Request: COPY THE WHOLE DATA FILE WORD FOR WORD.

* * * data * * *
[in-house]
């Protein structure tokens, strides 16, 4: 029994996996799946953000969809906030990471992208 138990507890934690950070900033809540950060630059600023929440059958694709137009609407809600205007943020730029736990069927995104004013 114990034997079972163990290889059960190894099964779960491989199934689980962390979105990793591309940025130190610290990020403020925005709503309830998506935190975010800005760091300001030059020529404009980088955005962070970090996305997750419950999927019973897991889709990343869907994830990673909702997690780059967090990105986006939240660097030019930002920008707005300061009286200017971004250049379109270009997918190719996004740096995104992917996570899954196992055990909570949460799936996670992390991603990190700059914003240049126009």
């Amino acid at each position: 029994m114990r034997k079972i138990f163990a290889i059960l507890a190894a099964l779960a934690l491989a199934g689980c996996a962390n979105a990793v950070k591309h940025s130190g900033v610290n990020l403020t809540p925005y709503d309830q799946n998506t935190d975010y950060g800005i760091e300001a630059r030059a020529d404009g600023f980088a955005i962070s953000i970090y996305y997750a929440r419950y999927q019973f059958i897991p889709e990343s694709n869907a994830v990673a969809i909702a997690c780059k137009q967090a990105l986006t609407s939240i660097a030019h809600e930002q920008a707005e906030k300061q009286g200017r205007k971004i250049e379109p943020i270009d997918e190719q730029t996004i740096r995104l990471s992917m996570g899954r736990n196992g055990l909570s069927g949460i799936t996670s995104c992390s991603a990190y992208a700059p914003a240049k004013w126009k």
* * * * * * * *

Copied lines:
[in-house]
């Protein structure tokens, strides 16, 4: 029994996996799946953000969809906030990471992208 138990507890934690950070900033809540950060630059600023929440059958694709137009609407809600205007943020730029736990069927995104004013 114990034997079972163990290889059960190894099964779960491989199934689980962390979105990793591309940025130190610290990020403020925005709503309830998506935190975010800005760091300001030059020529404009980088955005962070970090996305997750419950999927019973897991889709990343869907994830990673909702997690780059967090990105986006939240660097030019930002920008707005300061009286200017971004250049379109270009997918190719996004740096995104992917996570899954196992055990909570949460799936996670992390991603990190700059914003240049126009």
């Amino acid at each position: 029994m114990r034997k079972i138990f163990a290889i059960l507890a190894a099964l779960a934690l491989a199934g689980c996996a962390n979105a990793v950070k591309h940025s130190g900033v610290n990020l403020t809540p925005y709503d309830q799946n998506t935190d975010y950060g800005i760091e300001a630059r030059a020529d404009g600023f980088a955005i962070s953000i970090y996305y997750a929440r419950y999927q019973f059958i897991p889709e990343s694709n869907a994830v990673a969809i909702a997690c780059k137009q967090a990105l986006t609407s939240i660097a030019h809600e930002q920008a707005e906030k300061q009286g200017r205007k971004i250049e379109p943020i270009d997918e190719q730029t996004i740096r995104l990471s992917m996570g899954r736990n196992g055990l909570s069927g949460i799936t996670s995104c992390s991603a990190y992208a700059p914003a240049k004013w126009k």